Do You Know About TNR (Trap, Neuter, Return)?
I was talking to a friend yesterday and she mentioned there were several cats that had established residence in her barn. I mentioned doing TNR on the cats. She hadn’t heard of the program, so I told her about it.
Trap, Neuter, Return or TNR, was implemented to reduce the cat population in feral colonies. Once feral cats are sterilized, studies show they become healthier, gain weight and have an extended lifespan. Sterilizing cats in a colony also helps the humans that might live nearby by helping curb feline nuisance behavior and reducing the number of litters the colony produces.
Although the concept was first used on feral cat colonies, TNR can also be used on individual cats that may roam neighborhoods. Once feral cats are sterilized via TNR, a small section is sliced off the top of the cat’s ear to denote they’ve been sterilized.
If you want to embark on a TNR in your neighborhood, here are some tips to help you get started:
- Be sure the cats aren’t someone’s pets. Also check for the ear nip I mentioned above, if the cat has the ear nip, he/she has already been sterilized.
- Determine how many cats you’ll be trapping. Once you have that number, check with your local shelter to make appointments for the sterilization procedure. Many shelters provide free or low cost spay/neuter to help support controlling the pet population. When you’re talking to the shelter, check to see if they have traps you can borrow.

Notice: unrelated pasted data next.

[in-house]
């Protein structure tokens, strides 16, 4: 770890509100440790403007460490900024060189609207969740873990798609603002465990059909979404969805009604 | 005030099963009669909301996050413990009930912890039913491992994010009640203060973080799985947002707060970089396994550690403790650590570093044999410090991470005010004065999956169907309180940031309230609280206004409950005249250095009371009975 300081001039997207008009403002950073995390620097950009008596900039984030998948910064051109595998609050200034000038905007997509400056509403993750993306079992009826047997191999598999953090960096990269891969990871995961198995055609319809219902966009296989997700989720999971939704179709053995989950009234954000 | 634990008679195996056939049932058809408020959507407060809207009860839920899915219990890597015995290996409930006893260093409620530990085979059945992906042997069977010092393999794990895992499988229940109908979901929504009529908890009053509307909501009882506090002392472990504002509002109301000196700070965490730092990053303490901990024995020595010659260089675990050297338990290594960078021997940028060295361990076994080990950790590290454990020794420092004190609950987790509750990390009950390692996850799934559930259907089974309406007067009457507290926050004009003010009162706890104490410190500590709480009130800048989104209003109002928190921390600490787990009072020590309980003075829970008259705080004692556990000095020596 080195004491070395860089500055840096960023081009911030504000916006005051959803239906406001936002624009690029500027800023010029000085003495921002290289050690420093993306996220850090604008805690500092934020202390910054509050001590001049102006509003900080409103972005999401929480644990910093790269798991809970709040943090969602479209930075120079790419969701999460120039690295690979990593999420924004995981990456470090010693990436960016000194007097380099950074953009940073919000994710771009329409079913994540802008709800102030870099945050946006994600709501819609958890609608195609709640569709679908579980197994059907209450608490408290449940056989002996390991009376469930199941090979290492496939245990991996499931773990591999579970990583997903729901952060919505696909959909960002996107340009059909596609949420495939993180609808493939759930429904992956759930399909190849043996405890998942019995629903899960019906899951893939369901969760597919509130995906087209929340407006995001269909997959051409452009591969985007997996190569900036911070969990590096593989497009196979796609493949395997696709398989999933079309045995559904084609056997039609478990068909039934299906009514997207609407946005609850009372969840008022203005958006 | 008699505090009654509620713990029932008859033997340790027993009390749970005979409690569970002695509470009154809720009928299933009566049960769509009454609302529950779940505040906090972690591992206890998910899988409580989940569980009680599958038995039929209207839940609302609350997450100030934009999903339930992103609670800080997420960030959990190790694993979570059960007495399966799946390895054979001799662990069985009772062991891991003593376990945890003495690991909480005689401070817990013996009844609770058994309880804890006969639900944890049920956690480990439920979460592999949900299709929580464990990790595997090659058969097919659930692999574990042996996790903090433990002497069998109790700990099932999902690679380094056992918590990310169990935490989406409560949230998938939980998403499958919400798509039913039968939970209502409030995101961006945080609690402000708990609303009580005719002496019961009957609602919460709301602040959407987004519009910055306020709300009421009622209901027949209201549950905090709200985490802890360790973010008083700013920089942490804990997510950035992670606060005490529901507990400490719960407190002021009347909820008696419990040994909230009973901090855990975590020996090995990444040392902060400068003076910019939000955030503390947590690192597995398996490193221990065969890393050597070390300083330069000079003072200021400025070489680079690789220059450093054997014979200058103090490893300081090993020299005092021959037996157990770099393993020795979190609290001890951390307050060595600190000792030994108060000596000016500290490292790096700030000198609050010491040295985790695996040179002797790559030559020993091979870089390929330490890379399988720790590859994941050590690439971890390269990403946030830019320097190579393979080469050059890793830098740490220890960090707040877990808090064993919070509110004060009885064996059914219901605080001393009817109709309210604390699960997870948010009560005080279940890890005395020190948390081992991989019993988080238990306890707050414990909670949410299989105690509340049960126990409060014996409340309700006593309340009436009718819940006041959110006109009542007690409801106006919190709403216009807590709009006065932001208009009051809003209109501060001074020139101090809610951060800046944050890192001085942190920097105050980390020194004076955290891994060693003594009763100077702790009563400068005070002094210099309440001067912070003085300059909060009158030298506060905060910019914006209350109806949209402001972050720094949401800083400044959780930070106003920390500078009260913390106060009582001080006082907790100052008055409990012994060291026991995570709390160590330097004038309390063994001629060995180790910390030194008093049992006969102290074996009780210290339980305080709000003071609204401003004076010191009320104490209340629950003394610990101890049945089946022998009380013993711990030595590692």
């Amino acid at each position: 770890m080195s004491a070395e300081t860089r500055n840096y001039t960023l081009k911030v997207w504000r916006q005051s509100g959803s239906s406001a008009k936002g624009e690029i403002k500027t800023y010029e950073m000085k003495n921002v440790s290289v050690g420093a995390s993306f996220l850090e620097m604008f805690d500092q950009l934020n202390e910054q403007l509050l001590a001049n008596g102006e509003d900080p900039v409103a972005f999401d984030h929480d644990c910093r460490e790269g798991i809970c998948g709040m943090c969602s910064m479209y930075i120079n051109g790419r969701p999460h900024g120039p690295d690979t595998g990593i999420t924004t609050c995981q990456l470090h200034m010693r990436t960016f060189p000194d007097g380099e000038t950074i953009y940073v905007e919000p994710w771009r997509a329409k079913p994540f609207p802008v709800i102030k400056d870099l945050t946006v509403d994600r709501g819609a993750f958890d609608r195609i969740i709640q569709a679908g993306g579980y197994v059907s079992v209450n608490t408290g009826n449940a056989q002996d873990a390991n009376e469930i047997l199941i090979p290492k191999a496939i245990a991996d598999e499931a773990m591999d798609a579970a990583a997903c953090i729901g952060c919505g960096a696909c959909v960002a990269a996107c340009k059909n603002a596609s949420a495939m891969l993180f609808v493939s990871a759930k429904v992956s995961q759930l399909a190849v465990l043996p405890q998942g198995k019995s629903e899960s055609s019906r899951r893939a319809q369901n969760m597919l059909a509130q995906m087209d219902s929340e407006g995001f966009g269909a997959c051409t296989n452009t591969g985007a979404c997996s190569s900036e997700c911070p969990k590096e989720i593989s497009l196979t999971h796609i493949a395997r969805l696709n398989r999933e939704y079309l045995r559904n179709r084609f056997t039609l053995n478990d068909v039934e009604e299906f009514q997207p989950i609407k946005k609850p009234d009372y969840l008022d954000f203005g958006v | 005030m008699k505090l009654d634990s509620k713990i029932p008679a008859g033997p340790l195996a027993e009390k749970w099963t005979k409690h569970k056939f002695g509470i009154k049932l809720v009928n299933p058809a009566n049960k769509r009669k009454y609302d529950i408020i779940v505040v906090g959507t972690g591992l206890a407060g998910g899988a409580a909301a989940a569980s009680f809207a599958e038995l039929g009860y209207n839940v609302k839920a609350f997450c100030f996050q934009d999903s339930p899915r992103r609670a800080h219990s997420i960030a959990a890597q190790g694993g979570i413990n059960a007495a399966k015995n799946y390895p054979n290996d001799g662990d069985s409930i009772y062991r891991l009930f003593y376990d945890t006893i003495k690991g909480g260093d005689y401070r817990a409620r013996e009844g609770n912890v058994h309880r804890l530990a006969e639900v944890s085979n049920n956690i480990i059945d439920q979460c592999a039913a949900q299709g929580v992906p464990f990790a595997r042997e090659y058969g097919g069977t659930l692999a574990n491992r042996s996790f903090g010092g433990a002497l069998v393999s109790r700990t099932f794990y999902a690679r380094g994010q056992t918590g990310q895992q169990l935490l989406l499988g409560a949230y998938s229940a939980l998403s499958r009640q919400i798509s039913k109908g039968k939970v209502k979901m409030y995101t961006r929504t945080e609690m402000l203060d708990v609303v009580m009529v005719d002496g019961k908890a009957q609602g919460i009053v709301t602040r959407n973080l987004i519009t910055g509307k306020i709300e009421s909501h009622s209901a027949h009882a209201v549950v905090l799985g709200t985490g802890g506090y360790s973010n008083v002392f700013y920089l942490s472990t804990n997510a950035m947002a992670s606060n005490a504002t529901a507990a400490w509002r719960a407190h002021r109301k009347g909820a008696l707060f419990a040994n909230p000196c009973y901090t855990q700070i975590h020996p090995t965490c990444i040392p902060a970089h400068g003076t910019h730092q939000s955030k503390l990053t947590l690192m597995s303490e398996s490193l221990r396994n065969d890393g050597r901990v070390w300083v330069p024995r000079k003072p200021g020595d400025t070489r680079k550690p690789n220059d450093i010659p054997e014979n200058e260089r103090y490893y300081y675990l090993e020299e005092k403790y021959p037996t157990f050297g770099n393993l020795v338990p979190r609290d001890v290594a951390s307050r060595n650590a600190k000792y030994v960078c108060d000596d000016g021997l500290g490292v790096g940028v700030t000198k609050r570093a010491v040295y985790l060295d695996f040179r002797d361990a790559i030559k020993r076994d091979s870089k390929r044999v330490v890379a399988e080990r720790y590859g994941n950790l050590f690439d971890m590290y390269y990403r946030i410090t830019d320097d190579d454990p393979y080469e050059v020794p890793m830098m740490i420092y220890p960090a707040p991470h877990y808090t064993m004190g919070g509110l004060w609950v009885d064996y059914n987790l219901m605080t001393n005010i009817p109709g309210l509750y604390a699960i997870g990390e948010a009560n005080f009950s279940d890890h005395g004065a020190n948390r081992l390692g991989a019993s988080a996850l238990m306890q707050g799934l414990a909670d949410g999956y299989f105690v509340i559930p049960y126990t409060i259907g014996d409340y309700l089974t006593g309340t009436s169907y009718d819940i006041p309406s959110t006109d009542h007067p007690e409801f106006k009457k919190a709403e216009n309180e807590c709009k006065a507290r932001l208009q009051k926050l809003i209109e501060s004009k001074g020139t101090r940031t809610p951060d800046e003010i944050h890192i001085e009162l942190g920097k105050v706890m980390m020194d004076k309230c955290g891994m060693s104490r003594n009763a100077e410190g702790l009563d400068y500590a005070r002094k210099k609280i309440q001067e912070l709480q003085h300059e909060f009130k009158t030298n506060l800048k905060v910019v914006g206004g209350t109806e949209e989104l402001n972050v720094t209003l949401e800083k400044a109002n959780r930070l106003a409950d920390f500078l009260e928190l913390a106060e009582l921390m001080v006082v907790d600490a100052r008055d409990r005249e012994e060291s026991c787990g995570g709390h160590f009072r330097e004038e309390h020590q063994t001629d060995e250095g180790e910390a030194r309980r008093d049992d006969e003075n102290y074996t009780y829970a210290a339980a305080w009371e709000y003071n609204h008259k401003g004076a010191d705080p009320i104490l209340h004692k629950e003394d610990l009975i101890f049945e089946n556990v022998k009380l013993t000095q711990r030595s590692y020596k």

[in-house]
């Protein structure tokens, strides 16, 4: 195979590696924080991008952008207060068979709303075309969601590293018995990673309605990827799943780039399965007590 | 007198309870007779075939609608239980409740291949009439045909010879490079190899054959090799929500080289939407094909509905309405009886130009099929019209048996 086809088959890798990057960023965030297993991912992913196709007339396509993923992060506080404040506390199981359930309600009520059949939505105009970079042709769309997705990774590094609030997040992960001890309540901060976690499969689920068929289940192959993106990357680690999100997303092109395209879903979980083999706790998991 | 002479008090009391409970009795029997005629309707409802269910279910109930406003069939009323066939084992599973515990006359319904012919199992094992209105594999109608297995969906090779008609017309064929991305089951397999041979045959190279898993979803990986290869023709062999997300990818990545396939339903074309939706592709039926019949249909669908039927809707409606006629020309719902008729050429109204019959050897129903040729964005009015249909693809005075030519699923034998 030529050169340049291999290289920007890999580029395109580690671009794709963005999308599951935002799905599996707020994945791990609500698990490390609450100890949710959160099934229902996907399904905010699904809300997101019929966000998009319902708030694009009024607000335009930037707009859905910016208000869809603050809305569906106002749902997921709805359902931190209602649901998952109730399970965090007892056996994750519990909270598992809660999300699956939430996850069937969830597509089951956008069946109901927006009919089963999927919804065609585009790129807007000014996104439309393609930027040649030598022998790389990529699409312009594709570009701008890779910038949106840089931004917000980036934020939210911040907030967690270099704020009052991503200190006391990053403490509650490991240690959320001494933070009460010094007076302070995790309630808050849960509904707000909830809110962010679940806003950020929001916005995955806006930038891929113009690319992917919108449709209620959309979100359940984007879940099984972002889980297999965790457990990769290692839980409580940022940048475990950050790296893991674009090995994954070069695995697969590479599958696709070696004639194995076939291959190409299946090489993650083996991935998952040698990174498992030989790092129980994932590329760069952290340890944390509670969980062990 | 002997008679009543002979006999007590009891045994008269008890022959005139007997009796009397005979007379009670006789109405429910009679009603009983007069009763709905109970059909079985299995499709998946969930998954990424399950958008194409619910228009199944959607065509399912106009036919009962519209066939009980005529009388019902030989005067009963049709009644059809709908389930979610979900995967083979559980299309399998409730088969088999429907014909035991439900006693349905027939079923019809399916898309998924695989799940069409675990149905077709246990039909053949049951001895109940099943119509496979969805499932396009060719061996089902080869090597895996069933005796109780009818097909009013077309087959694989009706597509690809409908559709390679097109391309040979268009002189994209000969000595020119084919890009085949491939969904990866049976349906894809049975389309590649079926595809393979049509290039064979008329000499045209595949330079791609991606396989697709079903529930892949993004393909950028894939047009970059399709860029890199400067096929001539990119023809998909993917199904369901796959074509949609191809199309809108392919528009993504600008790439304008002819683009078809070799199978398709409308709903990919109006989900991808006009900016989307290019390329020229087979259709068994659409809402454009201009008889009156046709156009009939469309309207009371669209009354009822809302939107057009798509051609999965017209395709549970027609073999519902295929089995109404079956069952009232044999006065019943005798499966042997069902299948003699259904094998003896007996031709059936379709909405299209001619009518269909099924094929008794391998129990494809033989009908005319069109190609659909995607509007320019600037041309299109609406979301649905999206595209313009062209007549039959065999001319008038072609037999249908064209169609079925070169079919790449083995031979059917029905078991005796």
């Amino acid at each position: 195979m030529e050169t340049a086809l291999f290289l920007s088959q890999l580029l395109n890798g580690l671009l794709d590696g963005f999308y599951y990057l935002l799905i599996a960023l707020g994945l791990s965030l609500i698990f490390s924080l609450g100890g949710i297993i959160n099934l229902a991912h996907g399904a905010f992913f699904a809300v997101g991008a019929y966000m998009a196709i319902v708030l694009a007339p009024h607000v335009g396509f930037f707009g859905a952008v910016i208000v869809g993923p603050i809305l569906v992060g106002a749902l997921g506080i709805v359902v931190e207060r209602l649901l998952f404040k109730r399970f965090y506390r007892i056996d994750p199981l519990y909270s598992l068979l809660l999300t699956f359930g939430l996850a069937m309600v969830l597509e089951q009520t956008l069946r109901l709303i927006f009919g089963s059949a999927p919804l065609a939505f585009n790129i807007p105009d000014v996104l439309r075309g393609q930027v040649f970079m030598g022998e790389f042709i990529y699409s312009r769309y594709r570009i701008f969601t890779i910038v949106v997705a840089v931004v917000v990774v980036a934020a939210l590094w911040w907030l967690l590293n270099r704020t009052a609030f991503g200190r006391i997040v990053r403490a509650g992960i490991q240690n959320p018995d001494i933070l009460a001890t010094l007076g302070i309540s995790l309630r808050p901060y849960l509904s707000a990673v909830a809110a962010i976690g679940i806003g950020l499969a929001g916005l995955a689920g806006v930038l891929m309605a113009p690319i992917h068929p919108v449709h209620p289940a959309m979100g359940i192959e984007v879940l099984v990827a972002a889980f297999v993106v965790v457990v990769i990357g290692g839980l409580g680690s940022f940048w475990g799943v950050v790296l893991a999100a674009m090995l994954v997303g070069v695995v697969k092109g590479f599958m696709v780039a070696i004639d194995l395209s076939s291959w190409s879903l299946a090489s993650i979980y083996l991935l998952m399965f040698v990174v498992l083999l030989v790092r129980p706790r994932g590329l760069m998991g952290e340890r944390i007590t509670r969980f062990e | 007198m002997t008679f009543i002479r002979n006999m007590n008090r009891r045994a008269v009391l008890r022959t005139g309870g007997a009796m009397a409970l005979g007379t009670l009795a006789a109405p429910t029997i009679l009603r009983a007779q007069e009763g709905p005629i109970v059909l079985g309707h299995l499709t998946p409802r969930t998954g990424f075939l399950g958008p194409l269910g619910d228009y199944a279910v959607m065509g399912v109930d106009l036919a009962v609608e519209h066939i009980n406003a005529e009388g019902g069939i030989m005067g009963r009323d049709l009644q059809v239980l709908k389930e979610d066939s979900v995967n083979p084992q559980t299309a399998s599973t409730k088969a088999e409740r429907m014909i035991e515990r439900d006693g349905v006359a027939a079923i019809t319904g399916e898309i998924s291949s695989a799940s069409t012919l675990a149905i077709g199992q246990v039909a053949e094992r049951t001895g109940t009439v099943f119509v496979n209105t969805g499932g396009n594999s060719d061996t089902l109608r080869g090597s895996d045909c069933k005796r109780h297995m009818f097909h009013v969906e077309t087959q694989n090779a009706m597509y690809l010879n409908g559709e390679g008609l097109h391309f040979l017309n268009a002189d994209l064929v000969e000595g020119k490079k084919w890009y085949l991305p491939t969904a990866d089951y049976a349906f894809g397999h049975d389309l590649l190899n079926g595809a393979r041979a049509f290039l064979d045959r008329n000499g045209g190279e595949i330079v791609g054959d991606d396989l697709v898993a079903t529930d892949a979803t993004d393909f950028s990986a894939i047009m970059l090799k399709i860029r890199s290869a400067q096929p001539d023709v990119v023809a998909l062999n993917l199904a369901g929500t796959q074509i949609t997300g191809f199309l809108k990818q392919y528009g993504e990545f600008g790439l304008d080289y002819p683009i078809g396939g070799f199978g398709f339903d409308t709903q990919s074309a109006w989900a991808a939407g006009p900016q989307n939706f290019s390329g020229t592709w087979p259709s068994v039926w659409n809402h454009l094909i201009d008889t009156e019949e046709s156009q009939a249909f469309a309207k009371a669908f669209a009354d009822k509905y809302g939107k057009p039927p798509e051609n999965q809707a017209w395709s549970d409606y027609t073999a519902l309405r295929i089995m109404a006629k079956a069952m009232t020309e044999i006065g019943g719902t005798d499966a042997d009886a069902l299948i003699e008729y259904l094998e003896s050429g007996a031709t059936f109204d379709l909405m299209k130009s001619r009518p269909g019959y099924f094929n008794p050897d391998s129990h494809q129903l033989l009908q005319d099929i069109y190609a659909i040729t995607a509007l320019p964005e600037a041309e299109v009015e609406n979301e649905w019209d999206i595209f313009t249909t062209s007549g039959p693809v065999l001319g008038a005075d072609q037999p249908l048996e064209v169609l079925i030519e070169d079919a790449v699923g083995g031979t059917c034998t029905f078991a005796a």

- Withhold food from the cats for 24 hours, then put out tempting treats for them, like wet food. Once you’ve trapped the cats, cover the traps with sheets or blankets to help the cats calm down.
- Take cats for their sterilization procedures. Afterward, keep the cats in the traps while they recover. Keep the traps covered and don’t let the cats out during this recovery period. Be sure they are housed in a safe, dry location. If you notice any signs of illness after surgery, notify the vet that performed the procedure immediately.
- Once they’ve recovered, set them free, returning them to the place you trapped them.
TNR helps reduce the pet population and allows the feral community cats to lead longer, healthier lives. If you’d like more information regarding TNR efforts in your community, contact your local animal shelter.